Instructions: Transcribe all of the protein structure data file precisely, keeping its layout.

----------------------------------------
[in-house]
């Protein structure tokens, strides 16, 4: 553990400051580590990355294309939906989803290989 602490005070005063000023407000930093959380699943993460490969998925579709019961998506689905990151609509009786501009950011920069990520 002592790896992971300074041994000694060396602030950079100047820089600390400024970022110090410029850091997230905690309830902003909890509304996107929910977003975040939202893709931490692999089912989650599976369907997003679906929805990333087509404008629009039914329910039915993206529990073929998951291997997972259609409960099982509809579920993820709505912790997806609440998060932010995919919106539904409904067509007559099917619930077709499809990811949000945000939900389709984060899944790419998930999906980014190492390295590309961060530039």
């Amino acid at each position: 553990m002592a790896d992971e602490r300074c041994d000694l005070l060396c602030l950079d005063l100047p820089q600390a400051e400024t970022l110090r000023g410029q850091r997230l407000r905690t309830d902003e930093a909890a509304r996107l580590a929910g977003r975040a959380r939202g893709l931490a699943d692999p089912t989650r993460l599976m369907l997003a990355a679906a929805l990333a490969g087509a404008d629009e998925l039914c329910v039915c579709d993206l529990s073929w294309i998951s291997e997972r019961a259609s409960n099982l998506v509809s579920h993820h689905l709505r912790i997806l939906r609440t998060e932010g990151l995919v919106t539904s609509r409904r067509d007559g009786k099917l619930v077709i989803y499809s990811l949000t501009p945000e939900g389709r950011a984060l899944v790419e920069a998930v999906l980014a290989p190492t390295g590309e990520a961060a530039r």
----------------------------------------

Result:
[in-house]
């Protein structure tokens, strides 16, 4: 553990400051580590990355294309939906989803290989 602490005070005063000023407000930093959380699943993460490969998925579709019961998506689905990151609509009786501009950011920069990520 002592790896992971300074041994000694060396602030950079100047820089600390400024970022110090410029850091997230905690309830902003909890509304996107929910977003975040939202893709931490692999089912989650599976369907997003679906929805990333087509404008629009039914329910039915993206529990073929998951291997997972259609409960099982509809579920993820709505912790997806609440998060932010995919919106539904409904067509007559099917619930077709499809990811949000945000939900389709984060899944790419998930999906980014190492390295590309961060530039």
């Amino acid at each position: 553990m002592a790896d992971e602490r300074c041994d000694l005070l060396c602030l950079d005063l100047p820089q600390a400051e400024t970022l110090r000023g410029q850091r997230l407000r905690t309830d902003e930093a909890a509304r996107l580590a929910g977003r975040a959380r939202g893709l931490a699943d692999p089912t989650r993460l599976m369907l997003a990355a679906a929805l990333a490969g087509a404008d629009e998925l039914c329910v039915c579709d993206l529990s073929w294309i998951s291997e997972r019961a259609s409960n099982l998506v509809s579920h993820h689905l709505r912790i997806l939906r609440t998060e932010g990151l995919v919106t539904s609509r409904r067509d007559g009786k099917l619930v077709i989803y499809s990811l949000t501009p945000e939900g389709r950011a984060l899944v790419e920069a998930v999906l980014a290989p190492t390295g590309e990520a961060a530039r």